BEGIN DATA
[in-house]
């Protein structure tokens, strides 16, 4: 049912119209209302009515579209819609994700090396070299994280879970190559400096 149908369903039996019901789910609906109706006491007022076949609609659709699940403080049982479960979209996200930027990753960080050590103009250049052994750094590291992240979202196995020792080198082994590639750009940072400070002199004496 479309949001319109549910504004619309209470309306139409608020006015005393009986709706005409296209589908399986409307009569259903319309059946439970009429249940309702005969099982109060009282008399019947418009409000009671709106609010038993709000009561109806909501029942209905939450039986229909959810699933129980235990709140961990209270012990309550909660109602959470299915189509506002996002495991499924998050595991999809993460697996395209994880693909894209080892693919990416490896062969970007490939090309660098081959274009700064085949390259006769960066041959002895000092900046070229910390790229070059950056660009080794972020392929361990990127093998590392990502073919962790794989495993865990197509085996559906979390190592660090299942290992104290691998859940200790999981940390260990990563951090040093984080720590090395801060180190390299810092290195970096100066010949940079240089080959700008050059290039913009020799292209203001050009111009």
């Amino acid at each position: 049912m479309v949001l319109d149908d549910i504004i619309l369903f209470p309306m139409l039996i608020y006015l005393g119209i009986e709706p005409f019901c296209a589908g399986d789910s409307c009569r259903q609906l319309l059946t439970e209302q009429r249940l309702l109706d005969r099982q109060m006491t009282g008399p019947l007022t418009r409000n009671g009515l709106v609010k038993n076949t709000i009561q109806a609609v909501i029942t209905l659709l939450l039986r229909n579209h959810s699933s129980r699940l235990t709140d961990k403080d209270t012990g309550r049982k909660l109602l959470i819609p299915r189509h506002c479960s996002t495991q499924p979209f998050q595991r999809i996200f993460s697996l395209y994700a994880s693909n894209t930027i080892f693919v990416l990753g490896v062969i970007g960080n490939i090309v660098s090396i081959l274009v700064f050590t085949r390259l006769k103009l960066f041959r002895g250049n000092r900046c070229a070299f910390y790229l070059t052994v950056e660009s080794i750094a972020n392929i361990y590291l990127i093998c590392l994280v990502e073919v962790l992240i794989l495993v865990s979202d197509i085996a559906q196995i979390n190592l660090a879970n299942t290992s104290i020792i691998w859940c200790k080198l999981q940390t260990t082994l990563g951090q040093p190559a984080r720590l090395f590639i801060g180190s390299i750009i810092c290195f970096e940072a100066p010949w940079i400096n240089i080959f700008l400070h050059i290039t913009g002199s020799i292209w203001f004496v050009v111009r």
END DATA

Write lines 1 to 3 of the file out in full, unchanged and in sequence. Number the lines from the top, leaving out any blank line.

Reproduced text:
[in-house]
């Protein structure tokens, strides 16, 4: 049912119209209302009515579209819609994700090396070299994280879970190559400096 149908369903039996019901789910609906109706006491007022076949609609659709699940403080049982479960979209996200930027990753960080050590103009250049052994750094590291992240979202196995020792080198082994590639750009940072400070002199004496 479309949001319109549910504004619309209470309306139409608020006015005393009986709706005409296209589908399986409307009569259903319309059946439970009429249940309702005969099982109060009282008399019947418009409000009671709106609010038993709000009561109806909501029942209905939450039986229909959810699933129980235990709140961990209270012990309550909660109602959470299915189509506002996002495991499924998050595991999809993460697996395209994880693909894209080892693919990416490896062969970007490939090309660098081959274009700064085949390259006769960066041959002895000092900046070229910390790229070059950056660009080794972020392929361990990127093998590392990502073919962790794989495993865990197509085996559906979390190592660090299942290992104290691998859940200790999981940390260990990563951090040093984080720590090395801060180190390299810092290195970096100066010949940079240089080959700008050059290039913009020799292209203001050009111009």
């Amino acid at each position: 049912m479309v949001l319109d149908d549910i504004i619309l369903f209470p309306m139409l039996i608020y006015l005393g119209i009986e709706p005409f019901c296209a589908g399986d789910s409307c009569r259903q609906l319309l059946t439970e209302q009429r249940l309702l109706d005969r099982q109060m006491t009282g008399p019947l007022t418009r409000n009671g009515l709106v609010k038993n076949t709000i009561q109806a609609v909501i029942t209905l659709l939450l039986r229909n579209h959810s699933s129980r699940l235990t709140d961990k403080d209270t012990g309550r049982k909660l109602l959470i819609p299915r189509h506002c479960s996002t495991q499924p979209f998050q595991r999809i996200f993460s697996l395209y994700a994880s693909n894209t930027i080892f693919v990416l990753g490896v062969i970007g960080n490939i090309v660098s090396i081959l274009v700064f050590t085949r390259l006769k103009l960066f041959r002895g250049n000092r900046c070229a070299f910390y790229l070059t052994v950056e660009s080794i750094a972020n392929i361990y590291l990127i093998c590392l994280v990502e073919v962790l992240i794989l495993v865990s979202d197509i085996a559906q196995i979390n190592l660090a879970n299942t290992s104290i020792i691998w859940c200790k080198l999981q940390t260990t082994l990563g951090q040093p190559a984080r720590l090395f590639i801060g180190s390299i750009i810092c290195f970096e940072a100066p010949w940079i400096n240089i080959f700008l400070h050059i290039t913009g002199s020799i292209w203001f004496v050009v111009r």